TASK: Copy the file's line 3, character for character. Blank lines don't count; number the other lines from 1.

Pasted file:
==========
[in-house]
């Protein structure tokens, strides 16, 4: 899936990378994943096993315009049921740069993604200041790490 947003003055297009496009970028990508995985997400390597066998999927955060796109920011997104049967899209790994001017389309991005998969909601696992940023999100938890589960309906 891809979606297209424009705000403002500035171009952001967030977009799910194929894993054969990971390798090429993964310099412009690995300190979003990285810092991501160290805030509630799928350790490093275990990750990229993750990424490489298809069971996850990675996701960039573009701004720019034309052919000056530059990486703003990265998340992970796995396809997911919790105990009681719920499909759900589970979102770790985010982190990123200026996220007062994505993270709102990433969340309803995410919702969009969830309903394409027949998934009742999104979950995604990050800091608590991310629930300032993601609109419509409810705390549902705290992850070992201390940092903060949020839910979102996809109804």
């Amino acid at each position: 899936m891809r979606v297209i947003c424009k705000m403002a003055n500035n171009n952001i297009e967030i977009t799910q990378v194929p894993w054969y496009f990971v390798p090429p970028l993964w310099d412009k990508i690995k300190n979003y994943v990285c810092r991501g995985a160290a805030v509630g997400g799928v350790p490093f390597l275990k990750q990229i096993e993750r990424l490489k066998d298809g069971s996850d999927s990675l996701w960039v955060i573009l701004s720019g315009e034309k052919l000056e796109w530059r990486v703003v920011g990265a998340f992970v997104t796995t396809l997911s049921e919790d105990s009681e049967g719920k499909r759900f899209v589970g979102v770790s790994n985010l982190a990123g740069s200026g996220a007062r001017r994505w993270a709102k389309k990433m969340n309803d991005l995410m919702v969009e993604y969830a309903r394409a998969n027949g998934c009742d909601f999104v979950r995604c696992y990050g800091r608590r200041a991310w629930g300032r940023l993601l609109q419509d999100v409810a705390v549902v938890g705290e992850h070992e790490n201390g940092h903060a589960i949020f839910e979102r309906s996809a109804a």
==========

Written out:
């Amino acid at each position: 899936m891809r979606v297209i947003c424009k705000m403002a003055n500035n171009n952001i297009e967030i977009t799910q990378v194929p894993w054969y496009f990971v390798p090429p970028l993964w310099d412009k990508i690995k300190n979003y994943v990285c810092r991501g995985a160290a805030v509630g997400g799928v350790p490093f390597l275990k990750q990229i096993e993750r990424l490489k066998d298809g069971s996850d999927s990675l996701w960039v955060i573009l701004s720019g315009e034309k052919l000056e796109w530059r990486v703003v920011g990265a998340f992970v997104t796995t396809l997911s049921e919790d105990s009681e049967g719920k499909r759900f899209v589970g979102v770790s790994n985010l982190a990123g740069s200026g996220a007062r001017r994505w993270a709102k389309k990433m969340n309803d991005l995410m919702v969009e993604y969830a309903r394409a998969n027949g998934c009742d909601f999104v979950r995604c696992y990050g800091r608590r200041a991310w629930g300032r940023l993601l609109q419509d999100v409810a705390v549902v938890g705290e992850h070992e790490n201390g940092h903060a589960i949020f839910e979102r309906s996809a109804a």